Italy

Poggio Antico

Wednesday, 18 ottobre 2006

After an early breakfast and a spectacular sunrise, we all got on a rented bus to go to a biodynamic farm, Poggio Antico, and then to San Gimignano for a much anticipated field trip.

This day was bittersweet for me – my excitement about riding through the hills of Tuscany and seeing all the beautiful landscapes turned to horror when I became extremely carsick after only reaching the end of the road from Spannocchia. I could not look out the windows and struggled for a little over an hour not to get sick on my favorite jacket on the bus. I don’t remember ever being so sick in a situation that I could not stop and get out. It was sheer hell and I was doubly miserable because I was missing all the beautiful scenes of Tuscany that I was hearing discussed around me. All I could do was sweat and focus on not throwing up.

THAT was what I forgot to buy in Firenze. Dramamine. Again.

The bus driver was very unhappy about driving on the “white roads” and Charlie and Debby were in constant negotiation with him. “Next time you rent jeep!” he said over his shoulder as we hit a section like a washboard.

I stumbled off the bus at Poggio Antico green to the gills, but I made it through. Then I had to deal with it again on the way to San Gimignano, but this time it was not so long a ride and I sat in the front seat.

Poggio Antico was a lovely farm community. A lot of different foods are produced at Poggio Antico and you could buy many of their products on site. We went into a barn where dairy cows were, for various reasons, inside, and Roberto explained their philosophy, which I will not try to explain here because biodynamic agriculture is very complicated. I’ll just say that biodynamic farmers have particular methods and additives that they use to raise the vitality of the soil, and they are very attuned to nature.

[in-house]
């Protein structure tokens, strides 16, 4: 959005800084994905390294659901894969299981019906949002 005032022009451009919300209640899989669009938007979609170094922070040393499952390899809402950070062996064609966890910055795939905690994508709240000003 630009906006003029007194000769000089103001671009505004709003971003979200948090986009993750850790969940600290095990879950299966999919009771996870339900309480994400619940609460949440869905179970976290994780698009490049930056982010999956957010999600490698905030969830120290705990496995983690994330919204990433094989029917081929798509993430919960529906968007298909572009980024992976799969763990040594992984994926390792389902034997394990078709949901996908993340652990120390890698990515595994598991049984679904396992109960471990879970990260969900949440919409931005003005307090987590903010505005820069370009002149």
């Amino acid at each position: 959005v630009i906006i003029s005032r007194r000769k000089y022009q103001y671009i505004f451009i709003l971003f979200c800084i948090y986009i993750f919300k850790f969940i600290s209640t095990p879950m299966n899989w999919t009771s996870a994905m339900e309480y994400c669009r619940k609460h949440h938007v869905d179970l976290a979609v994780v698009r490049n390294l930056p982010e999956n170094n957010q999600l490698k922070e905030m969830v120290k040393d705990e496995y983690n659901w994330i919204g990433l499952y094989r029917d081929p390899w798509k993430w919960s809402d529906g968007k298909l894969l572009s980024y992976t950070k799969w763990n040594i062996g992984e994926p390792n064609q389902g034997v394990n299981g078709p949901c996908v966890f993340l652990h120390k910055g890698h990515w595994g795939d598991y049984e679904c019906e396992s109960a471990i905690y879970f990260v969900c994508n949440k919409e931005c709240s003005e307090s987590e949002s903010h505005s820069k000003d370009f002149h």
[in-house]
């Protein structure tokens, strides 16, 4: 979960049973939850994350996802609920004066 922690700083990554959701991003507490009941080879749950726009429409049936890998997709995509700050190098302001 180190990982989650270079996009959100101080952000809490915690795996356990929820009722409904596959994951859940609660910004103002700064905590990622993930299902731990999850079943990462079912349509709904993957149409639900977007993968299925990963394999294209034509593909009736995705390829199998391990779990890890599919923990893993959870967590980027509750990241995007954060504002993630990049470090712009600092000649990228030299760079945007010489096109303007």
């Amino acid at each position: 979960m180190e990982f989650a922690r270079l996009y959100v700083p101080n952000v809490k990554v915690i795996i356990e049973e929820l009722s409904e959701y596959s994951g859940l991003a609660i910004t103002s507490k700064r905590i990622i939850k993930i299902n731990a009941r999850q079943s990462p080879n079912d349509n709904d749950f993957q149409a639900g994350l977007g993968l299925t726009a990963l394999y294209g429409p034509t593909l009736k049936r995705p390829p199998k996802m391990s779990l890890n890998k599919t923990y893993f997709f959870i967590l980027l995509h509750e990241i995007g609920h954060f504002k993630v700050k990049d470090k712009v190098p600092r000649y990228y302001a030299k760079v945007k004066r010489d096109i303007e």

Roberto told us about the process of growing, harvesting, and pressing the olives into oil in their modern frantoio (olive mill). Afterwards, we went into the farm’s store and bought olive oil, pasta, and other products to take back with us. Charlie and Debby bought a variety of cheeses for our picnic, which we tasted along with fresh fruit and salad. A big treat for Sandy and me was a bottle of raw milk that we shared, with just a little for one of the farm cats. Sandy was bowled over by the freshness and taste and so was I. But I grew up drinking raw milk – he had never tasted it. Hopefully we will get a chance to buy this legally in the coming year. Although it is illegal to sell raw milk in most U.S. states, including North Carolina, it is not illegal to drink milk from your own cow, and we may get a chance to buy a cow share from a local farmer.

To be continued…

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